I did my schooling in Savannah and I didn't even see FD on a rollover in one of the most boring non-eventful places in the Savannah area. Infact when EMS needed a hand in chest compressions we always had a cop doing the pumping. When I did my clinical in Atlanta I was shocked at how Fire responded to almost everything. And most FFs I saw were EMT or Paramedic qualified which I enjoyed. Nothing like having a few extra hands to lug big Bertha around.

    But if I had to have my choice between PD and FD on scene, I'd much rather have PD on scene. They'll do the grunt work and when people get testy they can break the taser out.
  10. grich242

    grich242 New Member

    Location:
    michigan
    Our fire department does both fire and ems, we rotate duties regularly, we have four als ambulances(transporting) and 5 als engines, they are staffed with paramedics, our engines are sent on potentia "serious medical" calls ie chest pain stroke dib etc, for the extra hands for a 12 lead iv start etc, they carry the same medical equipment as the ambulances except the stretcher. they will also respond if the rescue for that station is on another call with the idea that we have an average response time with a full als crew in less than 4 minutes while the ambulance coming across the city may take a few minutes.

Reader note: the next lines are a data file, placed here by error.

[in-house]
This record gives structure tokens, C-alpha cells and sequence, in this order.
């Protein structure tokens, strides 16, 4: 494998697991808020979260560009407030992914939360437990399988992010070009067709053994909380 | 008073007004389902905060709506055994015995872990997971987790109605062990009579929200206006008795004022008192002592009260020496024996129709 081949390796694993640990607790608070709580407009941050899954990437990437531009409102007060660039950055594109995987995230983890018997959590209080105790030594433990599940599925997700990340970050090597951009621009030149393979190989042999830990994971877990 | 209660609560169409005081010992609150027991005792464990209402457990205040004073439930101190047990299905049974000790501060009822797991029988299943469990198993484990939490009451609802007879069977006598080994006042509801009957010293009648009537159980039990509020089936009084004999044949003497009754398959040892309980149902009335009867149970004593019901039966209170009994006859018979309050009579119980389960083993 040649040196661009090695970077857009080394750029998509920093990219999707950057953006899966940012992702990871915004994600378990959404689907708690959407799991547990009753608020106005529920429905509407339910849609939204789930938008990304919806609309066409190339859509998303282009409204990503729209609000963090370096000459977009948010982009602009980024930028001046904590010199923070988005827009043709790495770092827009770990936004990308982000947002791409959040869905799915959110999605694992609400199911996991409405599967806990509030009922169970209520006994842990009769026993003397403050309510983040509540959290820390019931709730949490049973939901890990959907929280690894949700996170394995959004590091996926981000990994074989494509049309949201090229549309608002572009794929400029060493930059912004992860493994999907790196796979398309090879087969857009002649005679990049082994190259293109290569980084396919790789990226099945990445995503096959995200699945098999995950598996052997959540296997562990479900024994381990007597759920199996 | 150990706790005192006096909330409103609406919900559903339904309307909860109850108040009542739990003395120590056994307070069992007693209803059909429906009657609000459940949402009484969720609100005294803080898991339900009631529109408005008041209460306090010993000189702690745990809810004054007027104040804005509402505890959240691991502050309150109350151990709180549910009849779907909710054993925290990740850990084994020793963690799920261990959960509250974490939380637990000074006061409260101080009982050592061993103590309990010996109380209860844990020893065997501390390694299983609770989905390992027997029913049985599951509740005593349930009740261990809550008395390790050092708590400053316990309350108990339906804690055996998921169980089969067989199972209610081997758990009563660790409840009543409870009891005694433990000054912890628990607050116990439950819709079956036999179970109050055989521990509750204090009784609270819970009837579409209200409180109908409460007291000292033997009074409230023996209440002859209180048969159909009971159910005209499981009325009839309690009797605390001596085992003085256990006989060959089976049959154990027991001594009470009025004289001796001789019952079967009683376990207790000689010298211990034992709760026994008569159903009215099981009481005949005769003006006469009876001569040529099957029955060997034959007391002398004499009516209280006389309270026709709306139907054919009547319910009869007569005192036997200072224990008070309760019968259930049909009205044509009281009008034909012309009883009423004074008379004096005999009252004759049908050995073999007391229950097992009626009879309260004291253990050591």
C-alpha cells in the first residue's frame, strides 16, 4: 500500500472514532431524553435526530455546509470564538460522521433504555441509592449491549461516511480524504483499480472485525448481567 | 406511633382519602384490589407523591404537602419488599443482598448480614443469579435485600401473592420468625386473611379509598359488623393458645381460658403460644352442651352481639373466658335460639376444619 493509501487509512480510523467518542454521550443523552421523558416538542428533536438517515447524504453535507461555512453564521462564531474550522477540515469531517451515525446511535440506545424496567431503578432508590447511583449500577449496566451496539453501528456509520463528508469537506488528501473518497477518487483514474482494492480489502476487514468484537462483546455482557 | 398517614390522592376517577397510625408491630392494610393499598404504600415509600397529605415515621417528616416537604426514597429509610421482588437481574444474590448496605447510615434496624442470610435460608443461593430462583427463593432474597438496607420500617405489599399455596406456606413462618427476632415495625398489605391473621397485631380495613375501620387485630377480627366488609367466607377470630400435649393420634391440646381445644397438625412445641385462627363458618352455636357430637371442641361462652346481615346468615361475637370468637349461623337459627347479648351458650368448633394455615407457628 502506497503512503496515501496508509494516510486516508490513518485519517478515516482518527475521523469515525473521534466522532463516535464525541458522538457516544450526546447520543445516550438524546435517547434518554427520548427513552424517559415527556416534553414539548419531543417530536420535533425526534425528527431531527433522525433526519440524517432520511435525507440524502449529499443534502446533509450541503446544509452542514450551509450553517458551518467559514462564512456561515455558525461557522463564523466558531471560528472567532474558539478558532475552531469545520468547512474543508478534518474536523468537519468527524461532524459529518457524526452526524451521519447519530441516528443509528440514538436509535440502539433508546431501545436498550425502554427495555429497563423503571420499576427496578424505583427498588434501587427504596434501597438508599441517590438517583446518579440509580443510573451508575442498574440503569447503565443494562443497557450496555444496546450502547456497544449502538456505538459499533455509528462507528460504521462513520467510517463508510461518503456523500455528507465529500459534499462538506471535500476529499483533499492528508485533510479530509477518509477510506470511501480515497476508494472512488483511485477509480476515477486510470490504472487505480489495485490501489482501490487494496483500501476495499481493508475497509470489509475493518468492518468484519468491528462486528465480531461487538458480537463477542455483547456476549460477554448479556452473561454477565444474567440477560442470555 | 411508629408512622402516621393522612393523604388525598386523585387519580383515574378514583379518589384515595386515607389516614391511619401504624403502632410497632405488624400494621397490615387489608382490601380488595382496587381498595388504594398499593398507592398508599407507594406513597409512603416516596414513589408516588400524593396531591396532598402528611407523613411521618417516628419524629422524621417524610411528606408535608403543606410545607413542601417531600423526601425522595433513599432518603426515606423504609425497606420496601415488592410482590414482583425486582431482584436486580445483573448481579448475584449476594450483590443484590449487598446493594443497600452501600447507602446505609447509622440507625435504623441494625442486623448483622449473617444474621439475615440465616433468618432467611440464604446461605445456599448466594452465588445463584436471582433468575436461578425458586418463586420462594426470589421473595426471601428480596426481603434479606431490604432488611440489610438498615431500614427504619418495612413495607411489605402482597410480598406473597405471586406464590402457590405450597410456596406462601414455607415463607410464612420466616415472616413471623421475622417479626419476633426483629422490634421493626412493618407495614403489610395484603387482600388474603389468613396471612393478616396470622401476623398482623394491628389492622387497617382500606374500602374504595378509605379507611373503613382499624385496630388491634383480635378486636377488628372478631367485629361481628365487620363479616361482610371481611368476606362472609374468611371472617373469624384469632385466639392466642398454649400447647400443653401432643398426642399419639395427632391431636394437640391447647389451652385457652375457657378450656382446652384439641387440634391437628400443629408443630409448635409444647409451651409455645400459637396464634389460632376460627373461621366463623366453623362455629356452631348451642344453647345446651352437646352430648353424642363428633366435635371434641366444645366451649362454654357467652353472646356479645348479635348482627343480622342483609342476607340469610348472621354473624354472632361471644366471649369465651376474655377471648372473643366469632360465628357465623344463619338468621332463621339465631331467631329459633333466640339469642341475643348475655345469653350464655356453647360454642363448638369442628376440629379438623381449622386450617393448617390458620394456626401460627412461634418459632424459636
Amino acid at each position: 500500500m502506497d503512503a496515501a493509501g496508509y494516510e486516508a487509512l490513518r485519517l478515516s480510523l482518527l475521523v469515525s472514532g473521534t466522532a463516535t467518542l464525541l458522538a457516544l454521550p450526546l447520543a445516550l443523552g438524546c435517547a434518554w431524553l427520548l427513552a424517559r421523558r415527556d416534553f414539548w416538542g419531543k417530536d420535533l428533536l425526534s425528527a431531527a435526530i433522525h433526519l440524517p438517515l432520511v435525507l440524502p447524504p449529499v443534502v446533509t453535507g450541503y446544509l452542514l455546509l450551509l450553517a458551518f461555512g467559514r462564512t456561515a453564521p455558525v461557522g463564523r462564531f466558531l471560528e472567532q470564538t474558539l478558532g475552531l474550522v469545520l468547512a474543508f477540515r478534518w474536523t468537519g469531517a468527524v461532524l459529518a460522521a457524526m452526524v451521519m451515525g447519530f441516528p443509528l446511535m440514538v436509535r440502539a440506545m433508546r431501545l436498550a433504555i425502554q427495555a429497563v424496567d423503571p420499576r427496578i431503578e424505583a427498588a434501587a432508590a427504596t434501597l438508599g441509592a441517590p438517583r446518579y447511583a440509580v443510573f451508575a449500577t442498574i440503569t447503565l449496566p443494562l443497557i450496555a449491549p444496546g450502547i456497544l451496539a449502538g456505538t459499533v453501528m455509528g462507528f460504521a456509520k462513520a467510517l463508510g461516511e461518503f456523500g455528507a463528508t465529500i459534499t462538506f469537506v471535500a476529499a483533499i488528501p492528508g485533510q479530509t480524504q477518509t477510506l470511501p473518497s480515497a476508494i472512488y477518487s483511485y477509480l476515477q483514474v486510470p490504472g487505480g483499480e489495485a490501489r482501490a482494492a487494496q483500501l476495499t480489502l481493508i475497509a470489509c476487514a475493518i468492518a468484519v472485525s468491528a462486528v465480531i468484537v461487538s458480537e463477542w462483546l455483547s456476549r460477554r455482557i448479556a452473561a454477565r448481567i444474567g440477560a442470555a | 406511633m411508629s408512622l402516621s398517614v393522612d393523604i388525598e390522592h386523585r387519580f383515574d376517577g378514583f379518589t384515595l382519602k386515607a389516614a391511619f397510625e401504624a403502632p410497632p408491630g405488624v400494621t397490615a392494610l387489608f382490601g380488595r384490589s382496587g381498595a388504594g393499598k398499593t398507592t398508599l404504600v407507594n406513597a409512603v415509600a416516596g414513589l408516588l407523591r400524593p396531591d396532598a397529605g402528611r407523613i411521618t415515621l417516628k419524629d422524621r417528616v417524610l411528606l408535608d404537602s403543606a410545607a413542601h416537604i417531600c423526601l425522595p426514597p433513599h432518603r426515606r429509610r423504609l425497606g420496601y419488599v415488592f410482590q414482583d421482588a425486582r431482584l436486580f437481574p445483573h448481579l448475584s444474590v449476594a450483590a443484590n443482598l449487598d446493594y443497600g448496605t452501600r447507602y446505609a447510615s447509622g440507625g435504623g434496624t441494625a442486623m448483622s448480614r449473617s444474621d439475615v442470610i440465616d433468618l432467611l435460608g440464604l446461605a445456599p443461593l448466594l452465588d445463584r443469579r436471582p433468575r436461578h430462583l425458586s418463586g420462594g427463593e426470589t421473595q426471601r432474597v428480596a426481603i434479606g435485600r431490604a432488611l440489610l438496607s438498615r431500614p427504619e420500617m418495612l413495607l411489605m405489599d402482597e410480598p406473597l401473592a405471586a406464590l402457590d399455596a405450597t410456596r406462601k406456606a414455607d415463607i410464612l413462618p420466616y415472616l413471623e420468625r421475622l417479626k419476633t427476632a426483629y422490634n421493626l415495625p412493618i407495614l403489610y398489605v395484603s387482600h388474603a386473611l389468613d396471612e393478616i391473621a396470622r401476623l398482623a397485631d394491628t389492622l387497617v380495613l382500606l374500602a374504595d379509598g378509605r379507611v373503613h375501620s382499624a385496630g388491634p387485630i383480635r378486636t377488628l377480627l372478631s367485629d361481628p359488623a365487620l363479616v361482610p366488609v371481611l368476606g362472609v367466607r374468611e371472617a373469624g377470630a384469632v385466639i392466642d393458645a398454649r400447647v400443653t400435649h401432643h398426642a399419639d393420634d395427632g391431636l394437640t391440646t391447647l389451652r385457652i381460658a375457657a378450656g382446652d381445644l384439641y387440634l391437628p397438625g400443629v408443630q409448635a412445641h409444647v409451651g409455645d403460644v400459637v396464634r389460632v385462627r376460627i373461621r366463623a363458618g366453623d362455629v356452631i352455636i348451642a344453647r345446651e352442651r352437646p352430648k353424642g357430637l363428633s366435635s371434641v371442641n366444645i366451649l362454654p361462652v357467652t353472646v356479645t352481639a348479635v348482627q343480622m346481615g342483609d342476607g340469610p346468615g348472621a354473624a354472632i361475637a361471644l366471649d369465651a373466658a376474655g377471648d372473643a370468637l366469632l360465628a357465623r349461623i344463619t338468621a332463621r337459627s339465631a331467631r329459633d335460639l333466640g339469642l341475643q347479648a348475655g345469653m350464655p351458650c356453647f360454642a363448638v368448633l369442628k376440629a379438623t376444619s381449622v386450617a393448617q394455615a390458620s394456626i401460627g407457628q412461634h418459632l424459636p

11. Dutch-EMT

    Dutch-EMT New Member

    Location:
    Netherlands
    Big differences i'm reading here.
    Not to offend the fire fighters, but when I'm looking at working with sick or wounded patiënts vs fighting fires, cutting cars and do other technical work, i see two different specialities.
    That's why in Europe the EMS and FireDepts are two different professions.
    There are in Germany fire departments running EMS stations, but the paramedic and EMT (rettungssanitäter and rettungsassistent) on the vehicles aren't trained to work on a fire engine.

    Wouldn't it be better when looking at quality and specialism of the job of paramedic that those things would be seperated?
    When i'm looking at patiëntpravicy, I should prefer tow paramedics in my livingroom instead of 6 firefighters from an engine.
  12. grich242

    grich242 New Member

    Location:
    michigan
    WE often joke about being medics that sometimes ride fire trucks, we do probably 70% to 30% ems to fire. it works well for us but ems is the majority of our job.The engines dont respond to all the calls and are turned around when the extra hands arent required.
    Last edited by a moderator: Aug 25, 2010
  13. medic417